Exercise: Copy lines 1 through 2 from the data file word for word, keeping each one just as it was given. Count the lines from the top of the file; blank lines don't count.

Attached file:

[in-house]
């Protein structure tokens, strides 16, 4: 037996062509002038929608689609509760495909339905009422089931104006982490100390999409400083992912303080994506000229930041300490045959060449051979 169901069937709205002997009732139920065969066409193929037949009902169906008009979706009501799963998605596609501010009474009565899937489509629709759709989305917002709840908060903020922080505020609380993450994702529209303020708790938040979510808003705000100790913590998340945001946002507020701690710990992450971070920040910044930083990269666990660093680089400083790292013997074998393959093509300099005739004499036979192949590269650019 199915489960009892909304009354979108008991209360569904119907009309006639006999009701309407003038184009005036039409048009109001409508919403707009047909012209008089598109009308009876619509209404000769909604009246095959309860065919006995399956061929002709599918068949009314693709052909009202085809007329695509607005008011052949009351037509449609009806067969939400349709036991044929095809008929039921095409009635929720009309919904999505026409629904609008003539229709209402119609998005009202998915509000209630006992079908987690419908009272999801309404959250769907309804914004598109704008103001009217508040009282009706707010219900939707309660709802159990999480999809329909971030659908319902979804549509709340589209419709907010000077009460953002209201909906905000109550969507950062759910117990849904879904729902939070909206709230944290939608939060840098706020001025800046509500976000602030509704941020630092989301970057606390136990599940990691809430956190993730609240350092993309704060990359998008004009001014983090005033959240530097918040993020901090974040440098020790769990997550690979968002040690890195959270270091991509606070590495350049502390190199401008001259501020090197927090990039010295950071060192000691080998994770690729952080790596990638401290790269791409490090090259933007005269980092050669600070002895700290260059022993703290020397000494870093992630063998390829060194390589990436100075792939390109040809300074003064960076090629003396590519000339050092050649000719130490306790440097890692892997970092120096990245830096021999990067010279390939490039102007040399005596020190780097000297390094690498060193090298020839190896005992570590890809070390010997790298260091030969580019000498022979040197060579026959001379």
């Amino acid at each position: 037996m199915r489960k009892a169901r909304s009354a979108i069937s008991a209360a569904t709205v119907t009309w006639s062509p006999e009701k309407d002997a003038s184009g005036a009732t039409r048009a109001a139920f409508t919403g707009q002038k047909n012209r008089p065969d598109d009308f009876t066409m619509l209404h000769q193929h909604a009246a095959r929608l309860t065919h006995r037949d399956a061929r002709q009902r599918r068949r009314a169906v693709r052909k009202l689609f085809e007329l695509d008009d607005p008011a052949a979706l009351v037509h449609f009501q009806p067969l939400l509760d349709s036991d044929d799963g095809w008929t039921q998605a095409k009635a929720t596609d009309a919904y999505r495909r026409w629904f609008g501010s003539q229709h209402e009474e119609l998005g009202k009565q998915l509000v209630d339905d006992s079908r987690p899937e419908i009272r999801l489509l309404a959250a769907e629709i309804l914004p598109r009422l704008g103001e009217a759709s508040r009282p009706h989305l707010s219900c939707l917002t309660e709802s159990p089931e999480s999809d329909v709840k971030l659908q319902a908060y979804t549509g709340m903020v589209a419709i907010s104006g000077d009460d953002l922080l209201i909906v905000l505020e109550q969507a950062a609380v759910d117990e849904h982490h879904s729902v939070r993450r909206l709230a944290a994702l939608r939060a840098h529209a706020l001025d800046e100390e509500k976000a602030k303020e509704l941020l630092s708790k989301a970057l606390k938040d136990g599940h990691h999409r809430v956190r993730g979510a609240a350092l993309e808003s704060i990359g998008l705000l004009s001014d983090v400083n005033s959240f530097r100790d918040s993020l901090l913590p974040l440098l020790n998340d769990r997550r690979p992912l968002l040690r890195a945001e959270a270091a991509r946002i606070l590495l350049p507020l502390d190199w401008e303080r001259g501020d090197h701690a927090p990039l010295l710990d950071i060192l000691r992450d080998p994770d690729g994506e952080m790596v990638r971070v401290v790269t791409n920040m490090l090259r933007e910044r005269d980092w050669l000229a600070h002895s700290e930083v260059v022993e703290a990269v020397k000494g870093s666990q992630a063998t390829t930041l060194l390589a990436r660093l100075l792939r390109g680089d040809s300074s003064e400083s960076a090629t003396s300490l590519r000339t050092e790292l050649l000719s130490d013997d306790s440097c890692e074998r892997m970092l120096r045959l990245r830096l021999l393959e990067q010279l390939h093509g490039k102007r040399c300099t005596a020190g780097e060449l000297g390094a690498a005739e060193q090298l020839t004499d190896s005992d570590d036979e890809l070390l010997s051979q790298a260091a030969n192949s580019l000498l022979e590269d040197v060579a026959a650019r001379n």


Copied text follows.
[in-house]
């Protein structure tokens, strides 16, 4: 037996062509002038929608689609509760495909339905009422089931104006982490100390999409400083992912303080994506000229930041300490045959060449051979 169901069937709205002997009732139920065969066409193929037949009902169906008009979706009501799963998605596609501010009474009565899937489509629709759709989305917002709840908060903020922080505020609380993450994702529209303020708790938040979510808003705000100790913590998340945001946002507020701690710990992450971070920040910044930083990269666990660093680089400083790292013997074998393959093509300099005739004499036979192949590269650019 199915489960009892909304009354979108008991209360569904119907009309006639006999009701309407003038184009005036039409048009109001409508919403707009047909012209008089598109009308009876619509209404000769909604009246095959309860065919006995399956061929002709599918068949009314693709052909009202085809007329695509607005008011052949009351037509449609009806067969939400349709036991044929095809008929039921095409009635929720009309919904999505026409629904609008003539229709209402119609998005009202998915509000209630006992079908987690419908009272999801309404959250769907309804914004598109704008103001009217508040009282009706707010219900939707309660709802159990999480999809329909971030659908319902979804549509709340589209419709907010000077009460953002209201909906905000109550969507950062759910117990849904879904729902939070909206709230944290939608939060840098706020001025800046509500976000602030509704941020630092989301970057606390136990599940990691809430956190993730609240350092993309704060990359998008004009001014983090005033959240530097918040993020901090974040440098020790769990997550690979968002040690890195959270270091991509606070590495350049502390190199401008001259501020090197927090990039010295950071060192000691080998994770690729952080790596990638401290790269791409490090090259933007005269980092050669600070002895700290260059022993703290020397000494870093992630063998390829060194390589990436100075792939390109040809300074003064960076090629003396590519000339050092050649000719130490306790440097890692892997970092120096990245830096021999990067010279390939490039102007040399005596020190780097000297390094690498060193090298020839190896005992570590890809070390010997790298260091030969580019000498022979040197060579026959001379």